twin in aluminium moderate v - canting of engines and any inherent problems?

Discussion in 'Jet Drives' started by don thompson, Jan 10, 2011.

  1. mark775

    mark775 Guest

    Yes, it is a good idea and your engine manufacturer will have specs for how far their product can lean. Stock, probably not enough to match the deadrise but you can simply ask the manufacturer what the issues are and the right person there will work with you. They want to sell you engines... You may need to set up maintenance from the outboard sides.
     
  2. claydog
    Joined: Dec 2010
    Posts: 71
    Likes: 2, Points: 8, Legacy Rep: 69
    Location: michigan

    claydog Junior Member

    Each engine is different and may or may not give you a problem leaned on it's side. As mentioned oil pick up is the #1 concern, trapped air in the oiling and cooling system can also be a problem that may not show untill you've been running for a while. Best bet check with Manu or set it up to opperate in it's "design" position. A better option to get the motor as low in the hull as possable might be to fab an oil pan and pick-up to match your deadrise, keeping the motor in the up right design position.
     
  3. whitepointer23

    whitepointer23 Previous Member

    how do you think uni joints will have less maintenance if there is no angle, they need some offset or they wear out quicker.
     
  4. speedboats
    Joined: Jun 2006
    Posts: 139
    Likes: 12, Points: 0, Legacy Rep: 127
    Location: New Zealand

    speedboats Senior Member

    Perhaps sarcasm?

    Here's a pic I've posted before showing the mounting of twim jets, I don't however have one with the engines installed (level):rolleyes: You can see in the pic that the pumps are installed quite close together which means that the engines are real close (I could slide my hand between the exhaust manifolds of the V8's. Most engines are quite square on top, so I am wondering how much height (if any) you would save by canting?
    You can also see the spline of the mainshaft and how easy it is to rotate the engines around the mainshaft without any detrimental outcome (This boat is comercially run in Zambia without alignment based issues)
     

    Attached Files:

  5. CDK
    Joined: Aug 2007
    Posts: 3,324
    Likes: 148, Points: 63, Legacy Rep: 1819
    Location: Adriatic sea

    CDK retired engineer

    In mechanical engineering there two opinions (read religions).

    1. A small angle will keep the bearing grease in motion, ensuring lubrication.

    2. An angle causes irregular angular speed, increasing vibration and load on splines and gears.

    With flexible mounted IC engines in a hull there will always be radial movement and misalignement, no need to purposefully add an error.
     
  6. anthony goodson
    Joined: Mar 2007
    Posts: 446
    Likes: 18, Points: 18, Legacy Rep: 256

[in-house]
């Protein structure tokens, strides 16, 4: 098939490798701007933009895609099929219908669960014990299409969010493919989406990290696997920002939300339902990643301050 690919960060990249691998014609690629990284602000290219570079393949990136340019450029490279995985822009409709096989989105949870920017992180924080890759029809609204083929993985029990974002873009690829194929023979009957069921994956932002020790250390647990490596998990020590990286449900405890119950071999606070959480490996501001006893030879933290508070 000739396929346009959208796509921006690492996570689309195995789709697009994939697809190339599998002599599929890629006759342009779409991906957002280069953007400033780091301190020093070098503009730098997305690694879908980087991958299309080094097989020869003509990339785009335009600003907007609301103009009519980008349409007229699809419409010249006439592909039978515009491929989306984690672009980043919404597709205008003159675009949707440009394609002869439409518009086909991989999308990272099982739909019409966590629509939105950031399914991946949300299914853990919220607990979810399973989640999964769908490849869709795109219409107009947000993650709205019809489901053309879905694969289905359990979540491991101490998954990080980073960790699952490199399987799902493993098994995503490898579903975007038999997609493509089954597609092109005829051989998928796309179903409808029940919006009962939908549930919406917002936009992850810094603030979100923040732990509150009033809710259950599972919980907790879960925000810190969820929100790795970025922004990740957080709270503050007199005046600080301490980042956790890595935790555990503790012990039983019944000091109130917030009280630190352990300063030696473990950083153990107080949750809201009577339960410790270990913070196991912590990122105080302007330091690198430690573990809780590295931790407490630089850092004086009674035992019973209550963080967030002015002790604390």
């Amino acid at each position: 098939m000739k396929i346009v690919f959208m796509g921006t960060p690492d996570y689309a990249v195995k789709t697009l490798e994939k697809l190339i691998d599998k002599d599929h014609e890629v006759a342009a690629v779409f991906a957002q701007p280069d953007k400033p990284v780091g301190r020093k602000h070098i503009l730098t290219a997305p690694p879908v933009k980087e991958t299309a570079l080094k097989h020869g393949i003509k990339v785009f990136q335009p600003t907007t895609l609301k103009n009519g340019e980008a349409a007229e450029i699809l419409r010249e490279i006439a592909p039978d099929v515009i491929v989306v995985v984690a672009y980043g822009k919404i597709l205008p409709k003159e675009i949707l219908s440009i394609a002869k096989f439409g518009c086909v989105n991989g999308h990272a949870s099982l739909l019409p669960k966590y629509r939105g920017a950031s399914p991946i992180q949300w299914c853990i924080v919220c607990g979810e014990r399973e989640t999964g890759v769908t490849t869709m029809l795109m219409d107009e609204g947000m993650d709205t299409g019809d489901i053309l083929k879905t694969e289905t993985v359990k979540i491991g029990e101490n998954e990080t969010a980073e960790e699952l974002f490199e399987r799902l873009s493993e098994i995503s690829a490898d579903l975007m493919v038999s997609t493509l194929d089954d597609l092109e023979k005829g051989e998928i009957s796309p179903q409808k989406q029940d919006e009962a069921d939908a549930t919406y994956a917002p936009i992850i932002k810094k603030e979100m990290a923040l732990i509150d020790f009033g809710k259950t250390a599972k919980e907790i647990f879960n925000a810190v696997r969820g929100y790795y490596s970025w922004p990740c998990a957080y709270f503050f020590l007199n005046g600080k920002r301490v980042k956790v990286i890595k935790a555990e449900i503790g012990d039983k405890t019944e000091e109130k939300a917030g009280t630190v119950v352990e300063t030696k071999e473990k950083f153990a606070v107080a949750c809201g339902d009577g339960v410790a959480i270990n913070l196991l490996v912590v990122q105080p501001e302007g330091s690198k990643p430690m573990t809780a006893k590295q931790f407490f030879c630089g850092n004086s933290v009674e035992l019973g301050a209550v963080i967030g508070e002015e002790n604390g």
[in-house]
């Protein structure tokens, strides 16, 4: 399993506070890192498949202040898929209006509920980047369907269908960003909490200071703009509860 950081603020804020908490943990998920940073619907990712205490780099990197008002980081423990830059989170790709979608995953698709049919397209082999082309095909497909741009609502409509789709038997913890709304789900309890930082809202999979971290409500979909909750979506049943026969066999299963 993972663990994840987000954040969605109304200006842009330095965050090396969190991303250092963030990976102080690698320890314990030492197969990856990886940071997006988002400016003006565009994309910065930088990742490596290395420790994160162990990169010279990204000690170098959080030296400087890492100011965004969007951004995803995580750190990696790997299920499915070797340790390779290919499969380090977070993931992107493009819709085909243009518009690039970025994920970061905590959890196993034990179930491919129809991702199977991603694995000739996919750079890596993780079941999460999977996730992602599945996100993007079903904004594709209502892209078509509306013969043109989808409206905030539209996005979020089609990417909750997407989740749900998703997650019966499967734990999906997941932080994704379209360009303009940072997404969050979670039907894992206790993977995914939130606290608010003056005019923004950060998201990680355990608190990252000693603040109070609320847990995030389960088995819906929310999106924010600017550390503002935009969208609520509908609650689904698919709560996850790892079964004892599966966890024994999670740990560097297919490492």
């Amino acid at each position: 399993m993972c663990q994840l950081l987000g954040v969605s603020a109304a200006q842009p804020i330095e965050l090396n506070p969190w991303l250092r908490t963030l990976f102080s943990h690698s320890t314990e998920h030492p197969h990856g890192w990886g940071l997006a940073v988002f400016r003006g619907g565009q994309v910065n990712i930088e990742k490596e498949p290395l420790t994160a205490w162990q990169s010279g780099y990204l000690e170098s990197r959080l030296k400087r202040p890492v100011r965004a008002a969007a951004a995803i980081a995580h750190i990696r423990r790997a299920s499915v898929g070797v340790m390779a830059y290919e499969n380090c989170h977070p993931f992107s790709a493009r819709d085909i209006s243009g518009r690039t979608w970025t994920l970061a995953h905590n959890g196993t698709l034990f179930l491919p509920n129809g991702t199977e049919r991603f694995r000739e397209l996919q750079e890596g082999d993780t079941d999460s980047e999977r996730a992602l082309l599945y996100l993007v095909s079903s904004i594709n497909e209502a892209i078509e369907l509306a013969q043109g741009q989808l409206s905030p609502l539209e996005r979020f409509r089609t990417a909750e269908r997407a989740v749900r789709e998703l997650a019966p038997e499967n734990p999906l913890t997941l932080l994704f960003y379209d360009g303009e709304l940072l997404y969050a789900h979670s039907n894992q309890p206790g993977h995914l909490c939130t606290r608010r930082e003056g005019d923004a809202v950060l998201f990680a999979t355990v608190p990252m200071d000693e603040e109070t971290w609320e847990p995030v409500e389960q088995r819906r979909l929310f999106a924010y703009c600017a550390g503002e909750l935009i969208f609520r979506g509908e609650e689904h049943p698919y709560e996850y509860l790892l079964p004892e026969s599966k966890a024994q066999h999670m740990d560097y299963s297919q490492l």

Location: Dorset UK & Murcia Spain

    anthony goodson Senior Member

    I hesitate to take issue with you CDK your knowledge in most areas is far superior to mine ,however I understood from an early age that a universal joint needs an offset,without it the needle rollers in the yokes don't "work" and as a consequence they seize up. 4 degrees was suggested as optimum .Is this incorrect?
     
  7. CDK
    Joined: Aug 2007
    Posts: 3,324
    Likes: 148, Points: 63, Legacy Rep: 1819
    Location: Adriatic sea

    CDK retired engineer

    No Anthony, the 4 degrees is a viable theory.
    If perfectly aligned, the bearing rollers are poorly lubricated. But in that situation you probably don't need uni joints at all or choose sleeve bearings.
     
  8. anthony goodson
    Joined: Mar 2007
    Posts: 446
    Likes: 18, Points: 18, Legacy Rep: 256
    Location: Dorset UK & Murcia Spain

    anthony goodson Senior Member

    Good Morning ,CDK thanks for clearing that up, Tony
     
  9. speedboats
    Joined: Jun 2006
    Posts: 139
    Likes: 12, Points: 0, Legacy Rep: 127
    Location: New Zealand

    speedboats Senior Member

    Keeping the mainshaft and crankshaft on the same angle (perfectly aligned) but shifting them to different planes (offset planes) puts corresponding angles at both sets of crosses, therefore does not the angular velocity at one end cancel out the other end (inverse wave form)?
     
  10. CDK
    Joined: Aug 2007
    Posts: 3,324
    Likes: 148, Points: 63, Legacy Rep: 1819
    Location: Adriatic sea

    CDK retired engineer

    In theory that's also true if you can ignore the mass between the crosses (CV joints). A drive shaft with crosses at both ends is always kept as light as possible because the mass causes vibration.

    But it is all theory. In a vehicle, especially a grp hull, I would try to line up the parts as good as possible, knowing that it will never be perfect.
     
  11. jetboat77
    Joined: Feb 2011
    Posts: 9
    Likes: 3, Points: 0, Legacy Rep: 27
    Location: RED DEER ,ALBERTA

    jetboat77 Junior Member

    The best way to run twins in a jet boat is to stagger the engines so you can put the intakes down low close together.

    There is an excellent article on this in POWERBOAT July 1972 by Dick Debartolo;Ralph Rhoda(one of the original jet drive engineers)was the consultant.

    We built several hi performance twin jets with staggered engines and they performed well;no cavitation,pump unloading and excellent weight and balance.
    We always kept the engines level.
     

  12. Gian Milan

    Gian Milan Previous Member

    Has anyone ever tried a hydraulic transmission? I ask because if I can give benefits in a project of Amphibian ..
     
Loading...
Forum posts represent the experience, opinion, and view of individual users. Boat Design Net does not necessarily endorse nor share the view of each individual post.
When making potentially dangerous or financial decisions, always employ and consult appropriate professionals. Your circumstances or experience may be different.